Verotoxin-producing E.coli (VTEC) is a disease caused by certain strains of the E.coli bacteria. The most commonly found VTEC in North America is E.coli O157:H7. Symptoms include diarrhea (sometimes bloody) and abdominal pain. Most people recover in 7 to 10 days but some can develop a serious kidney condition called hemolytic uremic syndrome (HUS). In very severe and rare cases, death can occur. E.coli (VTEC) is spread by consuming contaminated food or water, or through contact with an infected animal or person. For more information, see the health unit’s fact sheet on verotoxin-producing E. coli.
The following graph shows the number of VTEC cases in Simcoe Muskoka between 2000 and 2015. There have been between three and 13 VTEC cases in Simcoe Muskoka every year since 2000. In 2015, four cases of VTEC were reported in Simcoe Muskoka.
The following graph shows the incidence rate of VTEC in Simcoe Muskoka and Ontario between 2000 and 2015. The Simcoe Muskoka incidence rate is similar to the Ontario rate for most years. The E.coli outbreak in Walkerton, Ontario in 2000 caused by the consumption of contaminated drinking water is the reason for the high Ontario rate in that year. In 2015, Simcoe Muskoka had an incidence rate of 0.73 cases per 100,000 population and Ontario’s incidence rate was 1.3 cases per 100,000 population.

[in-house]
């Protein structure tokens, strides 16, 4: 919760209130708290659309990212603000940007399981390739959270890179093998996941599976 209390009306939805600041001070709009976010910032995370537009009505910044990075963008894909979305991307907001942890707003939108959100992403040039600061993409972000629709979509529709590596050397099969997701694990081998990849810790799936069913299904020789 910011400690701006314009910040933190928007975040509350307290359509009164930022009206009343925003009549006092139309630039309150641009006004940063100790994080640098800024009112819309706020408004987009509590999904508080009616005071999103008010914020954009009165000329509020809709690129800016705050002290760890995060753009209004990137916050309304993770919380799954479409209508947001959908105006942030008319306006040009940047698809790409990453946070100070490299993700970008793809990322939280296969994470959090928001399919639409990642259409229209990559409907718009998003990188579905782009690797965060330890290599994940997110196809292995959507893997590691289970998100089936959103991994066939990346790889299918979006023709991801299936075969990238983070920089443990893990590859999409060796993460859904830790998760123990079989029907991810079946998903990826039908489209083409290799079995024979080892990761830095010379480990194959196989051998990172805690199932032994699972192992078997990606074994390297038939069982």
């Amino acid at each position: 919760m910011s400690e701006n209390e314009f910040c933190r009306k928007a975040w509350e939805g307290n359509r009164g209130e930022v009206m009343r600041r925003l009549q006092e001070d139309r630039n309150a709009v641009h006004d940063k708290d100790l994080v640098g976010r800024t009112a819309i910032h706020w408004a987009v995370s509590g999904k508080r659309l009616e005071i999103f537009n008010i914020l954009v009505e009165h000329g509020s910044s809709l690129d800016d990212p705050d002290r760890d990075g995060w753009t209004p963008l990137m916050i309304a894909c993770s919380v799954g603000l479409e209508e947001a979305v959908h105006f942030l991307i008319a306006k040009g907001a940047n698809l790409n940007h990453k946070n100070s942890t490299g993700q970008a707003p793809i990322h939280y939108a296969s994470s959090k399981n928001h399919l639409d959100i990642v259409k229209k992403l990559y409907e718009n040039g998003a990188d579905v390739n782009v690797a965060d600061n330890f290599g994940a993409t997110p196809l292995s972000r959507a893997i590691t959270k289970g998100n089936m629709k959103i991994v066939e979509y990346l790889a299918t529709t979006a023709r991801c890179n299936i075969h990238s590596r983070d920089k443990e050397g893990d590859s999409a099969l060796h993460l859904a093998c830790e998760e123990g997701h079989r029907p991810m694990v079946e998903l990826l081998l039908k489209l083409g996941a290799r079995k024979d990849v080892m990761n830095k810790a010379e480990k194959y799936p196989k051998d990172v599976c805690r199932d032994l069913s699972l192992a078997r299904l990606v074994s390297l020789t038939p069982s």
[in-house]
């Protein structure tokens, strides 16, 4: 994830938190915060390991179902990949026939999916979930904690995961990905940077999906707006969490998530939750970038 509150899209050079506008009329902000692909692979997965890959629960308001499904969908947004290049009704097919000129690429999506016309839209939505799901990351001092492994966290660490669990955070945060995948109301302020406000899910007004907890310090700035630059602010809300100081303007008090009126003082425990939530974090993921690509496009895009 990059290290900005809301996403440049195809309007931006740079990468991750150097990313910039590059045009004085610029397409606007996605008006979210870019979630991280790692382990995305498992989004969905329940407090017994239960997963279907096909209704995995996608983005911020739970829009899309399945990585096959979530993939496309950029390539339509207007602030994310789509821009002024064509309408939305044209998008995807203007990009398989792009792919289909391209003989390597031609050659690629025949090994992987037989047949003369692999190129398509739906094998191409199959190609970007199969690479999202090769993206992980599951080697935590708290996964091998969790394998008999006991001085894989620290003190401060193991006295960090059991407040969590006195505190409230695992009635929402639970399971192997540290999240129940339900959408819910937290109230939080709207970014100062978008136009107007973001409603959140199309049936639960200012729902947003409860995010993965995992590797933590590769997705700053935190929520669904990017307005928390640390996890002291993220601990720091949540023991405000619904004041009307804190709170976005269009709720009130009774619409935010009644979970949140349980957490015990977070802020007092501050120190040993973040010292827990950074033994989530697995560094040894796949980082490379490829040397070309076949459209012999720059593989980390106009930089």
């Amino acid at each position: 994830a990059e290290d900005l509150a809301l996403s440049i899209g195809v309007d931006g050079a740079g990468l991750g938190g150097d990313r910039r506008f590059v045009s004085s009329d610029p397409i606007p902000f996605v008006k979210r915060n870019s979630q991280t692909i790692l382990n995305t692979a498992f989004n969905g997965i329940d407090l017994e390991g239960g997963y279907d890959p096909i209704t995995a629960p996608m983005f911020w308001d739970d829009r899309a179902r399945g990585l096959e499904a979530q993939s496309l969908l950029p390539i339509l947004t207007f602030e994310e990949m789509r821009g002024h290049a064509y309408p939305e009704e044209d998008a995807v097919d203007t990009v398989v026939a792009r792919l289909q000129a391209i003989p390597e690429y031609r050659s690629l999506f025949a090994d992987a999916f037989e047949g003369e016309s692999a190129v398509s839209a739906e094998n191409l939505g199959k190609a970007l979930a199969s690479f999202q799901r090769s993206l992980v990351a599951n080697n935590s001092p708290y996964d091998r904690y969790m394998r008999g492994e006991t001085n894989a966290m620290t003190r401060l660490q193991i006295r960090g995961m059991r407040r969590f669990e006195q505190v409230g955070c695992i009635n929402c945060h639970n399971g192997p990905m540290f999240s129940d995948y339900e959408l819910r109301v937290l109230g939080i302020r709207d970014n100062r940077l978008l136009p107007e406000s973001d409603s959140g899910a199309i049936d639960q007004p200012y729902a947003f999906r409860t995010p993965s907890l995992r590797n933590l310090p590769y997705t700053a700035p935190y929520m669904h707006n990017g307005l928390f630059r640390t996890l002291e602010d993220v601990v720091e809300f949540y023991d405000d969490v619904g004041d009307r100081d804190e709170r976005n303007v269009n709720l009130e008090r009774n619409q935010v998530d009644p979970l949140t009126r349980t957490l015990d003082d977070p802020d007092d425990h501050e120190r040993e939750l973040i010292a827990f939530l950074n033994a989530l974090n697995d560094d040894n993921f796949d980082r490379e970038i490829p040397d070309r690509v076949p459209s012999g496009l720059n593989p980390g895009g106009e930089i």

There are many factors that influence how many cases are reported to the health unit, as explained on the Infectious Diseases page.
Provincial definitions classify cases as confirmed or probable based on clinical and/or laboratory diagnostic criteria. The provincial case definition for VTEC changed in April 2009 to include a definition for probable cases whereas before there was no such classification. The definitions of confirmed and probable cases from 2009 onwards are comparable to confirmed cases before 2009.